The EU’s role in the security sphere in East Asia remains limited. It is largely inactive on North Korea and embarrassed by the growing maritime disputes in the region.
While Europeans want stability in Asia because of their economic interests in the region, they do not perceive potential instability as a direct threat to European security. As a result, they play only a limited role on East Asian security issues (except, perhaps, in terms of arms sales). In June 2012, the EU released updated guidelines on its foreign and security policy in East Asia. The document basically argued for legal resolution, arbitration of disputes, and humanitarian action, while stressing continued reliance on the US as the main security guarantor.
For China, the most important security issues in its neighbourhood include the North Korean nuclear issue, the dispute between China and Japan over the Senkaku/Diaoyu islands, as well as the territorial conflict with the Philippines. More broadly, China claims a huge maritime domain, which overlaps with that of many other neighbours and would eventually bring China beyond the “first island chain” into the open Pacific and imply a future regional parity with the US. In 2013, in reaction to provocative North Korean actions, China backed a UNSC resolution imposing additional sanctions.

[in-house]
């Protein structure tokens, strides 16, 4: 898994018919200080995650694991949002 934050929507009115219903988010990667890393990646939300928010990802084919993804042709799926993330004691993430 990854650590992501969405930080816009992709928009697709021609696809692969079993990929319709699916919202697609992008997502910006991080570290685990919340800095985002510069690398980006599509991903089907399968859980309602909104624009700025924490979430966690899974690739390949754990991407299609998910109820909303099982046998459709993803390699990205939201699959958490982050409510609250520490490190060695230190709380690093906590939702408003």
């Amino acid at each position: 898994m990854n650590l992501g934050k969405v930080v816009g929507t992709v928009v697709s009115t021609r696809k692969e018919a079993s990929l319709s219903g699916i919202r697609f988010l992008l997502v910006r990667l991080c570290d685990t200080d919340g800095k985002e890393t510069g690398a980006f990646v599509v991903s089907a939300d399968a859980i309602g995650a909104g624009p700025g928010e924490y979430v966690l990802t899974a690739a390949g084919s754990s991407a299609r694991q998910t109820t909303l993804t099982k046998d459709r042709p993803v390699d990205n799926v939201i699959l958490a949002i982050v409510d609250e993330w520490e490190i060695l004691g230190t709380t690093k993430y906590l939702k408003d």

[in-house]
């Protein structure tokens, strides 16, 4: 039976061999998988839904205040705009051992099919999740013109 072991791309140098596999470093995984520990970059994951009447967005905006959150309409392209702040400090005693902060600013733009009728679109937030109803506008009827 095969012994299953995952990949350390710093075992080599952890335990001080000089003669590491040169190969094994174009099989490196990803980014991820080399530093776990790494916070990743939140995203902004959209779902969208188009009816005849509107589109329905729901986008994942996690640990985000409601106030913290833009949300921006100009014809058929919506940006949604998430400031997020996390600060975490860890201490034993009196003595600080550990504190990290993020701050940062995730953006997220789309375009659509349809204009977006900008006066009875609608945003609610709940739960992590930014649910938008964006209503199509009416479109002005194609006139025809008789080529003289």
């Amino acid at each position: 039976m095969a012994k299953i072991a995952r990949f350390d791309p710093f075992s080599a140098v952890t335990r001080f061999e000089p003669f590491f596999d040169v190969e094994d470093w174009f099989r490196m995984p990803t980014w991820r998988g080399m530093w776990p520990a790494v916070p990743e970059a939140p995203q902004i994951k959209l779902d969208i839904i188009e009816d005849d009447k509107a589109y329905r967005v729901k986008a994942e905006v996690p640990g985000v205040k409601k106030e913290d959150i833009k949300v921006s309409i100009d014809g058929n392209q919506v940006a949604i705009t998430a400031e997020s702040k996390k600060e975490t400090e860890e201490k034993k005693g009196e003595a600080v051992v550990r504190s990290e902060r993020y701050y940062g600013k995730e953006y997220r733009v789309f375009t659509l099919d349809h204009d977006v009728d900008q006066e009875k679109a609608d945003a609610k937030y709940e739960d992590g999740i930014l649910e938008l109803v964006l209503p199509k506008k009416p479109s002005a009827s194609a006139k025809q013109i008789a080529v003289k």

The EU supported these sanctions against North Korea and released statements condemning its nuclear threats, but did not take a stand on maritime disputes in the region. In particular, it did not express a position on China’s restrictive definition of freedom of navigation in its Exclusive Economic Zone. When, in December, China extended the zone into the airspace above the East China Sea, the EU did release a declaration of concern and called on all sides to exercise caution and restraint. The EU–Japan Joint Summit statement also provided some encouragement to Japan in its diplomatic efforts. France and the UK led on East Asian security by deepening security co-operation with Japan, in particular on defence equipment. But, on the whole, Europe remained a spectator in what could emerge as the most important geopolitical competition of the 21st century.